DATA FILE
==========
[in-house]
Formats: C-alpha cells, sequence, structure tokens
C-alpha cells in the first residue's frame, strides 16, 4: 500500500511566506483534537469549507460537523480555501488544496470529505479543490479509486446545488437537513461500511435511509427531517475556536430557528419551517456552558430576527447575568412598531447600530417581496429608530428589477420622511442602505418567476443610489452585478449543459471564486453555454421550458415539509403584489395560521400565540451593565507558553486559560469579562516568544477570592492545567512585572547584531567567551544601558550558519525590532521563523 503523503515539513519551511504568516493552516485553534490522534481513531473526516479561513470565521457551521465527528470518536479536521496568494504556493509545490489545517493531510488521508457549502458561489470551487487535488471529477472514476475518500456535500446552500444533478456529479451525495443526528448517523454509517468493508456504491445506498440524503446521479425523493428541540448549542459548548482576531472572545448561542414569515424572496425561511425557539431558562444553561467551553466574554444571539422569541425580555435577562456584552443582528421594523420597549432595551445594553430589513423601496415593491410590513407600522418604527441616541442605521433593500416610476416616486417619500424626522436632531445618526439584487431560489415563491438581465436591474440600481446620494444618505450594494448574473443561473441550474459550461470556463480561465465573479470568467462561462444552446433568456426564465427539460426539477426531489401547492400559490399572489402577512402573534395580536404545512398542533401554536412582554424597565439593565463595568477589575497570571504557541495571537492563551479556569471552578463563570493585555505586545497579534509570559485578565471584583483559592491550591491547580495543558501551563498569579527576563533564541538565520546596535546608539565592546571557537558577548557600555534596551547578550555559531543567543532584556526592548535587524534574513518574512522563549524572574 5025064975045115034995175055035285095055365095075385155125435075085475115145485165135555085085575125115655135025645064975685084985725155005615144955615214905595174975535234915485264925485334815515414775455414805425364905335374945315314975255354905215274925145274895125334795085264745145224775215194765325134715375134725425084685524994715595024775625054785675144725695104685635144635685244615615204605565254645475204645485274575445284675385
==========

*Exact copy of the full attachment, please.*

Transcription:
[in-house]
Formats: C-alpha cells, sequence, structure tokens
C-alpha cells in the first residue's frame, strides 16, 4: 500500500511566506483534537469549507460537523480555501488544496470529505479543490479509486446545488437537513461500511435511509427531517475556536430557528419551517456552558430576527447575568412598531447600530417581496429608530428589477420622511442602505418567476443610489452585478449543459471564486453555454421550458415539509403584489395560521400565540451593565507558553486559560469579562516568544477570592492545567512585572547584531567567551544601558550558519525590532521563523 503523503515539513519551511504568516493552516485553534490522534481513531473526516479561513470565521457551521465527528470518536479536521496568494504556493509545490489545517493531510488521508457549502458561489470551487487535488471529477472514476475518500456535500446552500444533478456529479451525495443526528448517523454509517468493508456504491445506498440524503446521479425523493428541540448549542459548548482576531472572545448561542414569515424572496425561511425557539431558562444553561467551553466574554444571539422569541425580555435577562456584552443582528421594523420597549432595551445594553430589513423601496415593491410590513407600522418604527441616541442605521433593500416610476416616486417619500424626522436632531445618526439584487431560489415563491438581465436591474440600481446620494444618505450594494448574473443561473441550474459550461470556463480561465465573479470568467462561462444552446433568456426564465427539460426539477426531489401547492400559490399572489402577512402573534395580536404545512398542533401554536412582554424597565439593565463595568477589575497570571504557541495571537492563551479556569471552578463563570493585555505586545497579534509570559485578565471584583483559592491550591491547580495543558501551563498569579527576563533564541538565520546596535546608539565592546571557537558577548557600555534596551547578550555559531543567543532584556526592548535587524534574513518574512522563549524572574 5025064975045115034995175055035285095055365095075385155125435075085475115145485165135555085085575125115655135025645064975685084985725155005615144955615214905595174975535234915485264925485334815515414775455414805425364905335374945315314975255354905215274925145274895125334795085264745145224775215194765325134715375134725425084685524994715595024775625054785675144725695104685635144635685244615615204605565254645475204645485274575445284675385